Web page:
Thursday, February 25, 2010

Pics are in!

The pictures from the Old Fashioned 10 Miler are available: Capstone Photo

I had such a good race that I actually decided to have a light snack while running it..  Check it out:

Good chips.

I'm kidding.  This was post race and I have no idea why they took pictures of me then.  The photos of me running are much more painful to view.

Wednesday, February 24, 2010

My dirty secret

I have been running barefoot.

There, I admitted it.  Now before I make it out to be this big thing, I have been keeping it confined to the treadmill and only for about 20 minutes at a time.  It will be nice to get outside and try some real running but frozen rain and cold really aren't my thing.

So how did I come around to barefoot running?  I've been interested in it since I first heard about it but at first I considered it a fad.  One of those things that the media hypes up, because they are the media, which eventually just  fades away into the background.  The original proponents of it didn't really help their case by justifying it as the way that humans have always run and that our foot is a marvel of evolution.  Ebola is a marvel of evolution too but I don't want to get anywhere near that thing.

Eventually though, I began to weed out the obvious "Yeah us!" BS and focus on what the people that were taking a serious look at the subject were saying.  The first thing I found was all about footstrike and to make sure I wasn't landing on my heels.  I began to pay attention to this and to really focus on having a better stride.  A few months of work and I could say that it had become second nature.  Good progress, now what.  I still wasn't ready to go totally over and start buying up Vibrams and Nike Frees; so I got a pair of Newtons instead.  They further reinforced that I had a decent stride (at least I think I do) but they certainly weren't an answer to all my questions.

I was still getting injured, even though they were all minor injuries they continued to occur and   Proponents of barefoot running all claim that losing the shoes are akin to a magical elixir for stopping injuries.  Now I didn't believe it was that simple, but at this point what did I have to lose?  The final break (not literally!) for me came after reading several articles that put the whole idea of going barefoot into easy to realize benefits.  Simply, lose the cushioning and protection of the shoe, make the foot work the way it should and the muscles will get stronger.  Stronger feet equal better balance, better propulsion, more flexibility.  All things that can make me a better runner.  After all, If I want my biceps to get bigger and stronger I don't use a brace to immobilize them.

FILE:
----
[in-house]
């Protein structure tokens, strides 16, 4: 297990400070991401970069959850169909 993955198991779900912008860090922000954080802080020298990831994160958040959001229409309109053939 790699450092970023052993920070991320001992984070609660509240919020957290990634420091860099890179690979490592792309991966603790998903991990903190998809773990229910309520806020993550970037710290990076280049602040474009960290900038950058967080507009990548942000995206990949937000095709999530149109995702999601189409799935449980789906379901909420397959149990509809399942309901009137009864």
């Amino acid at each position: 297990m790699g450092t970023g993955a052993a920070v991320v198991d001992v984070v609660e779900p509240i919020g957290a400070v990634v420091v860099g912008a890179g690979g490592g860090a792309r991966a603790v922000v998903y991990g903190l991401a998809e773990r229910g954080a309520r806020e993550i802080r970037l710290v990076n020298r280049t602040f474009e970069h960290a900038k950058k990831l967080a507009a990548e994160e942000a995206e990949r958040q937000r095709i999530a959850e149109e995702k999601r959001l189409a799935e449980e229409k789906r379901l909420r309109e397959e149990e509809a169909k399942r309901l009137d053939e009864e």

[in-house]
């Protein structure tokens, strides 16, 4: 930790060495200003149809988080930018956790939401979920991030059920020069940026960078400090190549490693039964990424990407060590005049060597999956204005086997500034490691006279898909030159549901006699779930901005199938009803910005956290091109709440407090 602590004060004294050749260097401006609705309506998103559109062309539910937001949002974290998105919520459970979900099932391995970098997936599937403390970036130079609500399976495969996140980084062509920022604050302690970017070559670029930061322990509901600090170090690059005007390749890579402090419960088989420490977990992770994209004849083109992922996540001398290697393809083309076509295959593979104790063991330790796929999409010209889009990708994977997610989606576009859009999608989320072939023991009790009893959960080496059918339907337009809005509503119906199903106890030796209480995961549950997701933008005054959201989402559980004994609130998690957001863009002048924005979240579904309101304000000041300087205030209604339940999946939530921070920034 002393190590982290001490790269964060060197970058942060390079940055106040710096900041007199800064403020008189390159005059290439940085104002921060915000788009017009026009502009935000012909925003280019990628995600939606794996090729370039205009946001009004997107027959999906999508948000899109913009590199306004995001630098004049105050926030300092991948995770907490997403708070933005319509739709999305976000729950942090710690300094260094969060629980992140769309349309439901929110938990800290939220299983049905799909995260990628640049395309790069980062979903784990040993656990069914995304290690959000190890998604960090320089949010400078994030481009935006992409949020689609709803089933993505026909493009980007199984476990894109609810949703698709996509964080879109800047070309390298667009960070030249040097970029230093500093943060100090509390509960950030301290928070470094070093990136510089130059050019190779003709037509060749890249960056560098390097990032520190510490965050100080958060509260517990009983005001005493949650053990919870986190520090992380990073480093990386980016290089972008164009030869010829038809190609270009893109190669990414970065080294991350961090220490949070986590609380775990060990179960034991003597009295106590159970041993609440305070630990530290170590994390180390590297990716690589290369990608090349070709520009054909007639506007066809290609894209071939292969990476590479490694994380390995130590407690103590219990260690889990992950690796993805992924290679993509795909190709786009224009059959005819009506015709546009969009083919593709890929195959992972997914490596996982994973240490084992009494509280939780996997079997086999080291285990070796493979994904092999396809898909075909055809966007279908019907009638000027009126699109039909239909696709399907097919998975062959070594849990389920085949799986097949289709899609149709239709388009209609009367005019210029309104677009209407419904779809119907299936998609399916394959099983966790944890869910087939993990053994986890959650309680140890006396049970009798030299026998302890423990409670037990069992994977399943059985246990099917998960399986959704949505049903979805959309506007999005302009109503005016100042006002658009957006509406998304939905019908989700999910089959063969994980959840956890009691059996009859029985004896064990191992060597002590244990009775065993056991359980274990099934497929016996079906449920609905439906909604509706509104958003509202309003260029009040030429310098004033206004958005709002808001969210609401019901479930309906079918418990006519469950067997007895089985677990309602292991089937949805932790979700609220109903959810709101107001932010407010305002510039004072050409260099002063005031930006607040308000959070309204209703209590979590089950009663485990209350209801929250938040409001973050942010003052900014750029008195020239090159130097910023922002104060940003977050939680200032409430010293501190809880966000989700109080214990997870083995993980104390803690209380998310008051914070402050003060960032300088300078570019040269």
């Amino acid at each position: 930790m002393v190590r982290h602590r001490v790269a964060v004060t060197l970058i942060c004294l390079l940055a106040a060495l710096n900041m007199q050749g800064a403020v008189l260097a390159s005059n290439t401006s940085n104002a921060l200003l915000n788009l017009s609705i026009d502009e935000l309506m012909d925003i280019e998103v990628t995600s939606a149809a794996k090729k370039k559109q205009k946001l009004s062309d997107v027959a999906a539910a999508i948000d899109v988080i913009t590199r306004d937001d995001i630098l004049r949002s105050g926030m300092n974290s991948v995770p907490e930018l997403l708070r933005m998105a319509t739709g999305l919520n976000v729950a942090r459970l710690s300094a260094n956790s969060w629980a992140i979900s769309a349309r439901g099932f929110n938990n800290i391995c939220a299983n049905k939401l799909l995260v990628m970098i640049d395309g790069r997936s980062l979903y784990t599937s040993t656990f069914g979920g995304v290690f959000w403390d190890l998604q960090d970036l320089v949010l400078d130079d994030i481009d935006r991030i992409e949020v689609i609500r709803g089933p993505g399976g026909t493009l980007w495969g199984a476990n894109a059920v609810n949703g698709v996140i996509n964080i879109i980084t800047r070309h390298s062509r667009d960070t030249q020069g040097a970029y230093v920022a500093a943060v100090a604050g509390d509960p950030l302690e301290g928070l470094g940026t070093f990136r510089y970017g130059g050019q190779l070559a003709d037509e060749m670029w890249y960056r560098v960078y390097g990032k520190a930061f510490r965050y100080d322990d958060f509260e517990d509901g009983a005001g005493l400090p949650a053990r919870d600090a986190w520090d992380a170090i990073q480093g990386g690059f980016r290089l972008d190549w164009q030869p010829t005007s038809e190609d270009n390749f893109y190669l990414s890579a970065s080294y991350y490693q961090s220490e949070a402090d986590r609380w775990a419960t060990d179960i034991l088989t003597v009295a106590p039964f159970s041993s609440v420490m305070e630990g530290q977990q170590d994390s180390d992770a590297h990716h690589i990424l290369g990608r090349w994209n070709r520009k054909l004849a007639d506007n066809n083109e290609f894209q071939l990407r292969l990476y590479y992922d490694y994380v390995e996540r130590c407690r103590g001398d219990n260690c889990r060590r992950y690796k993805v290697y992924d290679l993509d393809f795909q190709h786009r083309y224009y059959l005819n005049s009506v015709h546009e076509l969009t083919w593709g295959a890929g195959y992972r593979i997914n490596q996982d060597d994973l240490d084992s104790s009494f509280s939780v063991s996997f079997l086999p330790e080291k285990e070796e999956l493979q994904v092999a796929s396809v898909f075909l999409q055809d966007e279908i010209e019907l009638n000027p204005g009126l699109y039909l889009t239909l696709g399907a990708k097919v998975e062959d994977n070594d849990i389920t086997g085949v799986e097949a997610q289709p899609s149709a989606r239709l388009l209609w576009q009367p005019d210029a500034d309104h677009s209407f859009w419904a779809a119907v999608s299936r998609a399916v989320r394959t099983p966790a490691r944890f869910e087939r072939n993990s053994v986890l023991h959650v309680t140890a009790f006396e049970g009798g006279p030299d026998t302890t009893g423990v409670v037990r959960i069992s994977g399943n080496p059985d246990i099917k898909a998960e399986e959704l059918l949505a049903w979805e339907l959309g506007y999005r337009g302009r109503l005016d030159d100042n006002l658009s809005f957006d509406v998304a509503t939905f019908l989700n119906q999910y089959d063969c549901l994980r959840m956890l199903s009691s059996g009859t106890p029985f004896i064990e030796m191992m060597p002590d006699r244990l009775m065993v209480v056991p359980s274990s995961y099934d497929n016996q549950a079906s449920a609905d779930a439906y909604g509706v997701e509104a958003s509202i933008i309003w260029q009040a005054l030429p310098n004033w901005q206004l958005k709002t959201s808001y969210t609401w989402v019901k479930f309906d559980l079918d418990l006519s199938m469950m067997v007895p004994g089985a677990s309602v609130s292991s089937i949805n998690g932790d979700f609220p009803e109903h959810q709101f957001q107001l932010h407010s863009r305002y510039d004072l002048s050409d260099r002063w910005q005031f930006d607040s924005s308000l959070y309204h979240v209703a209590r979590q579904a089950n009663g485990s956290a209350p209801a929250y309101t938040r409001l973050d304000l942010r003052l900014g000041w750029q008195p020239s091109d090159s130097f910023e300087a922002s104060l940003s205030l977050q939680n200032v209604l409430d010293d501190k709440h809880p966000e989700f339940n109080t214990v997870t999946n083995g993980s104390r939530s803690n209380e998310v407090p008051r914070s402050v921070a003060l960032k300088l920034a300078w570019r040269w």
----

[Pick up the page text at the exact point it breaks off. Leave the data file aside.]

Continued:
Ah, it all seems so clear now.  This doesn't have to be about a whole Zen-like lifestyle change or radically changing everything about myself; it can be used as a way of making myself a better runner.  Just like hills and tempo runs and core work, etc.  And it if it helps to avoid injury all the better.  At the very least maybe it will bring back all the fun of a kid running all over the place in barefeet.

Reading about other's experiments with barefoot running has certainly spurred me along and steered me down this path.  I'm not going to be ditching all my shoes and going crazy just yet though; everything has a place and a time.  But I did go try on some Vibram KSOs today.  Very interesting but they are pretty much sold out of the black in my size for the next several months.  So if you know anywhere to pick some up, let me know...

Monday, February 22, 2010

Foxboro Old Fashion 10 Miler; 2010 edition

First off, I don't have any fancy charts like Dave does, but I will try to piece together a cohesive race report nonetheless.

It was a sunny, windy, great day for a race.  Cold enough to keep you on your toes but warm enough to leave the tights and go with shorts.  The only unknown was going to be the blustery wind which seemed to swirl around unpredictably but if I found myself getting cold I figured I could always just run faster to get warm.  Any time there was a bad headwind I made sure to tuck in behind someone and let them take the brunt of it.

As this was the second time I have run this race there was none of the pre-race anxiety about where to park, pick up numbers, where the start line is, etc, etc.  After picking up my packet, making fun of Michael who was working the goody-bag  table, and a last second stop at the porta-john I made my way over to the start.

I saw Maria right near the front so I muscled my way over to her and lined up.  We talked about how Coach Matron has been telling her to just get right in there at the front and not to worry about anyone else.  Better to elbow some people out of the way than to get stuck behind a jogger.  Clearly I have long ago embraced that philosophy as I had no qualms about showing up at the last second and inserting myself into the front lines.